Health Professional Outreach Project
New TA Guide! - IPV Screening & Intervention for Health Professionals
Intimate partner violence is associated with significant health problems for victims. Anxiety, depression, diabetes, hypertension, sexually transmitted diseases, serious injury, and substance use, all of which have long-term physical and emotional repercussions. The emotional and physical impact of a controlling, emotionally and physically abusive relationship is challenging for the victim, as well as children who witness this type of abuse. The Adverse Childhood Experiences (ACE) Study, one of the largest investigations ever conducted to assess associations between childhood maltreatment and later-life health and well-being, identifies intimate partner violence as a family risk factor. Children who witness domestic violence in the home are also at risk for long-term health consequences.
In an effort to develop a statewide response to the health risks for both children and adults, CCADV is implementing a Health Professional Outreach project. This medical advocacy program will educate healthcare providers about the risks associated with intimate partner violence, recommend screening tools to identify individuals at risk, and support the process for referring to intimate partner violence providers for follow up care. The program will consult with providers to review policies and procedures to enhance the health care response to intimate partner violence, including new billing procedures for screening. A key to this programs success will be strengthening the relationships between the regional healthcare systems and the local member programs.
Below are two great resources for health professionals:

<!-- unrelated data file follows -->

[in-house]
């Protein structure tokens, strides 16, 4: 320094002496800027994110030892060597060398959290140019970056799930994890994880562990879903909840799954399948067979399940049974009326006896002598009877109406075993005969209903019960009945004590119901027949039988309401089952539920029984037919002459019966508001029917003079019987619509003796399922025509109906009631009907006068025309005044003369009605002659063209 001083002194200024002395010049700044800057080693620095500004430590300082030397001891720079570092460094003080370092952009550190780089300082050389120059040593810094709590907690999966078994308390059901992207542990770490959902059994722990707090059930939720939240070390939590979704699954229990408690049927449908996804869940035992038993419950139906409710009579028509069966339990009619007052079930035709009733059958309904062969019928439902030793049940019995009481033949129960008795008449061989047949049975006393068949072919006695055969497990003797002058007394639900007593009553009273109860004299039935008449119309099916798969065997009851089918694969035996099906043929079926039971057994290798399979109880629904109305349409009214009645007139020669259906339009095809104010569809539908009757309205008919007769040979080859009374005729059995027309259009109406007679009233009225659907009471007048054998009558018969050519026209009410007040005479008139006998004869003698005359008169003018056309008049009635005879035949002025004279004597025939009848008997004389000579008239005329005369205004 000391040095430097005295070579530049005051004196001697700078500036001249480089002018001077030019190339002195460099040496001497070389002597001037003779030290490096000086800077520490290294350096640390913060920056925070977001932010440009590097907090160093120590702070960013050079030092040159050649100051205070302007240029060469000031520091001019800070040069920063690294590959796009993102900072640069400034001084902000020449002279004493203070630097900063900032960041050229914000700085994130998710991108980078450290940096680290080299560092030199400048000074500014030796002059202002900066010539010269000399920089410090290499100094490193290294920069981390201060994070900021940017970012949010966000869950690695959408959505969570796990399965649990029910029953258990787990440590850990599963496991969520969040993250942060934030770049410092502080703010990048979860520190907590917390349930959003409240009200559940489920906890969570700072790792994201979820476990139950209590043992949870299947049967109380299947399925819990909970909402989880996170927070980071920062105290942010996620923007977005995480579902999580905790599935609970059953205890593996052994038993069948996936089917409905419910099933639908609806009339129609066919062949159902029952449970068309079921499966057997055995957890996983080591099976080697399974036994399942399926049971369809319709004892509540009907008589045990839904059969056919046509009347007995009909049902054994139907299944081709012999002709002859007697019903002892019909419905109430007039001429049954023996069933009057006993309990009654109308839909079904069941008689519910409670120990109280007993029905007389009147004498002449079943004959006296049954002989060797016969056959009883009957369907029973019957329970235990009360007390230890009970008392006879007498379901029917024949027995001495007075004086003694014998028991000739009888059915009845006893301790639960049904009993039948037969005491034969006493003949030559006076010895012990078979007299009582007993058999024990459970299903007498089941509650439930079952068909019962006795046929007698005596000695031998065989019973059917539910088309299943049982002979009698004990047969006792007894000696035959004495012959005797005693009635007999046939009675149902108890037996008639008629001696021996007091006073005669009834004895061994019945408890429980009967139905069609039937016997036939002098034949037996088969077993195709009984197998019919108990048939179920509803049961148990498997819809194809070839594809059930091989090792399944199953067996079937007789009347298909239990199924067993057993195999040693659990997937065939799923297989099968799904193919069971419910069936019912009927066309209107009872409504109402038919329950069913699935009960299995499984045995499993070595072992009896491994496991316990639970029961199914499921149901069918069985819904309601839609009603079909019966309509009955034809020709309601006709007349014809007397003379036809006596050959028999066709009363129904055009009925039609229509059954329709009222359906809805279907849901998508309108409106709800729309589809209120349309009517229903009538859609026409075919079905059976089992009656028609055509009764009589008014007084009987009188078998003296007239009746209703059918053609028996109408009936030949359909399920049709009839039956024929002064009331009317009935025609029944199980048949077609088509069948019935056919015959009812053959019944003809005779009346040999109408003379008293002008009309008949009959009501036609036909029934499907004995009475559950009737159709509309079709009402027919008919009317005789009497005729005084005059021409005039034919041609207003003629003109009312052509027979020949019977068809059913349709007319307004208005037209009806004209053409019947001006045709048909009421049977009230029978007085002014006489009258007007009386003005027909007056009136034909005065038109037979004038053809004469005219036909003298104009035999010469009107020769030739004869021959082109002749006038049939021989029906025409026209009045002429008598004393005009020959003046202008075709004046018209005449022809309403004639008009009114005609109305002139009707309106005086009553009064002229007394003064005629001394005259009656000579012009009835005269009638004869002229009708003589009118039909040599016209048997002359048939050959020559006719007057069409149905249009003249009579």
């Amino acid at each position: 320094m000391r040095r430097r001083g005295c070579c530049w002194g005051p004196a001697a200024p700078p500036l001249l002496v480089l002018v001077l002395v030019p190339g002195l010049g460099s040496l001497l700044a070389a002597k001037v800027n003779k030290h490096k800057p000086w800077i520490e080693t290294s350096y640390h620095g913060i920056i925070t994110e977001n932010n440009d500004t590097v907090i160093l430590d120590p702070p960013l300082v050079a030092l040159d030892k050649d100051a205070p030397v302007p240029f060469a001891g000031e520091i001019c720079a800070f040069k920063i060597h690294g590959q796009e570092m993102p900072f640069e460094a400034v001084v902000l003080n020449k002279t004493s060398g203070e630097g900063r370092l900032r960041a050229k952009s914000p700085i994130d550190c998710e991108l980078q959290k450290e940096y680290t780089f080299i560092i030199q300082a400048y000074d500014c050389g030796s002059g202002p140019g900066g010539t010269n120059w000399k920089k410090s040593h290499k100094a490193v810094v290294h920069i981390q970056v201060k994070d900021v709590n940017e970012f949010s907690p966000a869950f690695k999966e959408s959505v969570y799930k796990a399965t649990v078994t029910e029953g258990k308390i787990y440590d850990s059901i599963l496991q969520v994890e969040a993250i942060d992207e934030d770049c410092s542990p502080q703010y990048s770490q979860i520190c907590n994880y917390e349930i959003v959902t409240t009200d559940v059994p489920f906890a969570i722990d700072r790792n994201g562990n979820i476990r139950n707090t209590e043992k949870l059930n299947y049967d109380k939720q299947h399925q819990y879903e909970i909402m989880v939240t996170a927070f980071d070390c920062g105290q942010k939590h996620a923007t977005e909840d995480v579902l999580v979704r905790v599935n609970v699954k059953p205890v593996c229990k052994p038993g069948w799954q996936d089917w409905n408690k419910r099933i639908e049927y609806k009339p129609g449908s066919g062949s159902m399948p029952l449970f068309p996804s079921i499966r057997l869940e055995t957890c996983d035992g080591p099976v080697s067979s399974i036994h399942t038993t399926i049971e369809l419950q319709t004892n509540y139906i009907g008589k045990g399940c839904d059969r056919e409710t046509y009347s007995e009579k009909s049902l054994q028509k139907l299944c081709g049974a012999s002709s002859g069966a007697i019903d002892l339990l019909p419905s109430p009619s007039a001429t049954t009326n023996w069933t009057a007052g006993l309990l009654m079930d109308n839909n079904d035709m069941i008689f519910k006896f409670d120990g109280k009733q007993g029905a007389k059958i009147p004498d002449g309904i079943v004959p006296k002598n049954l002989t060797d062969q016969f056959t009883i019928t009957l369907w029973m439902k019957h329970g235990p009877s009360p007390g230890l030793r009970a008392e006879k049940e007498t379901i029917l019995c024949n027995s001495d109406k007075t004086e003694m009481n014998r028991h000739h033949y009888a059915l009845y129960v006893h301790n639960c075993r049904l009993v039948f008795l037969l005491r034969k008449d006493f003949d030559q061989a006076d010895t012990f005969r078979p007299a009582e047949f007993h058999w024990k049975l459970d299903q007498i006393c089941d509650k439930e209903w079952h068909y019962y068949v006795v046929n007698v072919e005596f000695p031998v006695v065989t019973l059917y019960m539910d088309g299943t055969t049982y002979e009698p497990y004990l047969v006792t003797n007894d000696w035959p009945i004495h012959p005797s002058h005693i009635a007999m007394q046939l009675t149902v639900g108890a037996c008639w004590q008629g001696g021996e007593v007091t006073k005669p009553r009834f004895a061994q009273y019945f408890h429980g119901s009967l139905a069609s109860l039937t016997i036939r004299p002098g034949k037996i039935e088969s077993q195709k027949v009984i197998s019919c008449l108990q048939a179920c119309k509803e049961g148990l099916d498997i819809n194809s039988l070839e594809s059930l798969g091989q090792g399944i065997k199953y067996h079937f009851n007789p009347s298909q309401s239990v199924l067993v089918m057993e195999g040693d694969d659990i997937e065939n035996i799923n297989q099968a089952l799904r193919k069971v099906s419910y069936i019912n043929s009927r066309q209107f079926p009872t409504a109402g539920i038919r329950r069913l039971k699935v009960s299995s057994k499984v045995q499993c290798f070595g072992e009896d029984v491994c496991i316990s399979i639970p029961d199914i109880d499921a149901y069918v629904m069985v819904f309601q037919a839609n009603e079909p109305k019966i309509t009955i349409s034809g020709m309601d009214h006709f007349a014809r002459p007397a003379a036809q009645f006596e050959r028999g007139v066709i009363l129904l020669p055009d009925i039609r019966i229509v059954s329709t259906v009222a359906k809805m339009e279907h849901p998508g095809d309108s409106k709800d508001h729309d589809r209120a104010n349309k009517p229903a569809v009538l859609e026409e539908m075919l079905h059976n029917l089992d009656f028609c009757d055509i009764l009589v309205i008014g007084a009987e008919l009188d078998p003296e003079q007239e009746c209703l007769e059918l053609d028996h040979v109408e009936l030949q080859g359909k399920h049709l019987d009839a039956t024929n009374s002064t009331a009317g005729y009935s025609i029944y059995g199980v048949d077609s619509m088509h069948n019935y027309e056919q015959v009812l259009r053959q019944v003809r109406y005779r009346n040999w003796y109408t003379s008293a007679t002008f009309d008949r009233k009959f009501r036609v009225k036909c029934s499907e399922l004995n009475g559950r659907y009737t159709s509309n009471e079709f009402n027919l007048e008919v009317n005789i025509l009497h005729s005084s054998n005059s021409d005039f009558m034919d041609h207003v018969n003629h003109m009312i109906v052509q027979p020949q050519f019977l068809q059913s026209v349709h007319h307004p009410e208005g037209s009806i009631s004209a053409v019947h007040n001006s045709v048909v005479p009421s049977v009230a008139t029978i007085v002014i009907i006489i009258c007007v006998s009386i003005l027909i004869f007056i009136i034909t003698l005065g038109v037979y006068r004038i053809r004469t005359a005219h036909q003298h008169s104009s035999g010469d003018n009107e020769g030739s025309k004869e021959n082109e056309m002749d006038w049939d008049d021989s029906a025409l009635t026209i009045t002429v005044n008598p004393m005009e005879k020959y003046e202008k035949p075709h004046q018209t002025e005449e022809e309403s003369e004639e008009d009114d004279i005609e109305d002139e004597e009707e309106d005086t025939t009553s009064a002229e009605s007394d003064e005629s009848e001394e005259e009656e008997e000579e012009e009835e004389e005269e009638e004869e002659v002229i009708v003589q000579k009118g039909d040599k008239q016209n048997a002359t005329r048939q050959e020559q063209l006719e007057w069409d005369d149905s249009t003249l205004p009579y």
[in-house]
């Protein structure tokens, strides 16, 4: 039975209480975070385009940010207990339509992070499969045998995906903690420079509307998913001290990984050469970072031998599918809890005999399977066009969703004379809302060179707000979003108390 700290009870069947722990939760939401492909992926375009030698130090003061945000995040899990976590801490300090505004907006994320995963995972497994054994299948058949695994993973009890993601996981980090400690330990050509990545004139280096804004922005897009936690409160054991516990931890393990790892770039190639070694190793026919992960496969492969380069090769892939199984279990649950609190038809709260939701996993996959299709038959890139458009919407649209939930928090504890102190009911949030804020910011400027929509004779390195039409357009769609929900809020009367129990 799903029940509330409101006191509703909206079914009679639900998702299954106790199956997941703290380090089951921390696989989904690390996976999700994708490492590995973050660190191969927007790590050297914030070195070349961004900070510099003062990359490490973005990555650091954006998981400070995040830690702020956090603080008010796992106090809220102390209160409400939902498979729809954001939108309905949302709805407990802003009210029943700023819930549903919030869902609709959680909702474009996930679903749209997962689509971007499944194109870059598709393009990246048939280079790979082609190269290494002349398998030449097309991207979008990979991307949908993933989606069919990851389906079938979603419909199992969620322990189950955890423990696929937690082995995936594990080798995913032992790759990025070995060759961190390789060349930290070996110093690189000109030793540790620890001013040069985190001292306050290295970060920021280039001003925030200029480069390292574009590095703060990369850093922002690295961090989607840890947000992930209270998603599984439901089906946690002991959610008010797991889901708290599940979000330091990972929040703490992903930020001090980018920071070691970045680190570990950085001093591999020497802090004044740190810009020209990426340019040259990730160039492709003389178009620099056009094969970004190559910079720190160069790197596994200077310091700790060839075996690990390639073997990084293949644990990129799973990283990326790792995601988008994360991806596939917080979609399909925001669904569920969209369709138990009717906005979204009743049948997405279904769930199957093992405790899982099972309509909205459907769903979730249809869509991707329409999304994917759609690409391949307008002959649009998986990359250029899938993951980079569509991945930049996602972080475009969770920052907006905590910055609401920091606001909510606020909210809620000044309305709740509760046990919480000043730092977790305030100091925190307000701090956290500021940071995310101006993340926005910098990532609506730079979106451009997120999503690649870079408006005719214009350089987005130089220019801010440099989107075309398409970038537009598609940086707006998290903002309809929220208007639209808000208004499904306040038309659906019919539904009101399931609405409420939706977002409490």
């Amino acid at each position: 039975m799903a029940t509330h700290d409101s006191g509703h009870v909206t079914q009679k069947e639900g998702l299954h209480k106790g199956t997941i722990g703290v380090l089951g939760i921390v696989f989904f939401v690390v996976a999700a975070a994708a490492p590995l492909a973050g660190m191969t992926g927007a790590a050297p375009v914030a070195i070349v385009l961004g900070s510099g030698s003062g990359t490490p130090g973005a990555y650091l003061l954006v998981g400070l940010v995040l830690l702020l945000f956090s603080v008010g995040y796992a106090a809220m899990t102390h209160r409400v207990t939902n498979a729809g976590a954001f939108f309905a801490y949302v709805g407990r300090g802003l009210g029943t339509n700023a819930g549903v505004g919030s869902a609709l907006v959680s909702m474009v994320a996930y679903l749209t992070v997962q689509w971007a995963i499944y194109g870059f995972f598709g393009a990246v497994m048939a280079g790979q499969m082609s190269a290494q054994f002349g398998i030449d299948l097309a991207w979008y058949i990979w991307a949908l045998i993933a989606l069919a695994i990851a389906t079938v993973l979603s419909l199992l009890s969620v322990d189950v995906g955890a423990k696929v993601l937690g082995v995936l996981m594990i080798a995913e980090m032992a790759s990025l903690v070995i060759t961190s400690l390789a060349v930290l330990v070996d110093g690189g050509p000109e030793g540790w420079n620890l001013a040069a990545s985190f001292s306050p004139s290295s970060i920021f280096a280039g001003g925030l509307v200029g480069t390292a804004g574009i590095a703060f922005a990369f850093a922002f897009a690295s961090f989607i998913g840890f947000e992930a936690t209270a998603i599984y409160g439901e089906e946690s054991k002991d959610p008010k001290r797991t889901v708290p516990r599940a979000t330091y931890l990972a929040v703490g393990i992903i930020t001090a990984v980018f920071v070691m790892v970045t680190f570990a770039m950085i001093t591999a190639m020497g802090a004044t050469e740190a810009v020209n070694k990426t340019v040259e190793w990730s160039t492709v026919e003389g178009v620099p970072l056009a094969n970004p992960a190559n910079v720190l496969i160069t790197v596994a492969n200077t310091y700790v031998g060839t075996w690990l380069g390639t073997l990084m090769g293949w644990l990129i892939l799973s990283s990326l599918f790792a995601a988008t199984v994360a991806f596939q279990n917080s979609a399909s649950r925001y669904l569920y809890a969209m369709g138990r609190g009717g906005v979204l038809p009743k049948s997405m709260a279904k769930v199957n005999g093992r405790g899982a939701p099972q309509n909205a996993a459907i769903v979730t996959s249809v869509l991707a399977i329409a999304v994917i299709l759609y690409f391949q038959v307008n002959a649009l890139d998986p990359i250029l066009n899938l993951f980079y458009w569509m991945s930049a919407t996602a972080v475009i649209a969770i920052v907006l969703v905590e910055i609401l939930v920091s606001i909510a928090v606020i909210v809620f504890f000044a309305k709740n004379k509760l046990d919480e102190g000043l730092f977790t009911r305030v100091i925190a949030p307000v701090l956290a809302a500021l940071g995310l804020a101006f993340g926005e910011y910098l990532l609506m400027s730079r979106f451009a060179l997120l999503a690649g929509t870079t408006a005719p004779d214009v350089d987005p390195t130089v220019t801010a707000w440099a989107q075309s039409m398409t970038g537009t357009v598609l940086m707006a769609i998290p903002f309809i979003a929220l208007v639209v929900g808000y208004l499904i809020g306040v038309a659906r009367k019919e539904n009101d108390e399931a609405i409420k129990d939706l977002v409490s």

- A series of training videos that allow health professionals to learn in their own time frame the critical information that will help them meet the needs of patients experiencing intimate partner violence
- A toolkit for health professionals of helpful documents and resources related to intimate partner violence
Training and consultation for policy guidance is provided FREE OF COST. Trainings are available for 1 to 3 hours and each hour qualifies for one continuing education credit. Click here to learn more about Health Professional Outreach training - Screening, Education & Intervention for Health Professionals.
This project is funded by the CT Department of Social Services.
COVID-19: Telemedicine & IPV
During these uncertain times it is more important than ever that health professionals connect with patients and clients to offer helpful resources to cope with the increased stress and isolation brought on by the COVID-19 pandemic. With so many people confined to their homes, we are urging health professionals to educate all patients and clients about the resources available to victims and survivors of intimate partner violence (IPV) in CT through Safe Connect.
Abusive partners may withhold necessary items, or share misinformation about the pandemic as a method of control, withhold medical resources or transportation, and further isolate victims from their friends and family. Isolation is one of the strongest tactics an abuser can use, so increased understanding of the resources available and ways to connect with a certified advocate is more important than ever before.
With a large number of health professionals shifting to telemedicine CCADV created a short script to be utilized during each virtual appointment. The script outlines why IPV is a serious concern right now, offers information on the statewide resources available, and encourages each patient/client to share this resource with anyone that might benefit from it. The script doesn’t ask any specific questions, it’s simply a way to educate every patient or client, every time.
Click below for our telemedicine script and a helpful awareness toolkit with sample video scripts and social media copy if you want to spread the word about available services:
Guide to Healthcare Visits for Survivors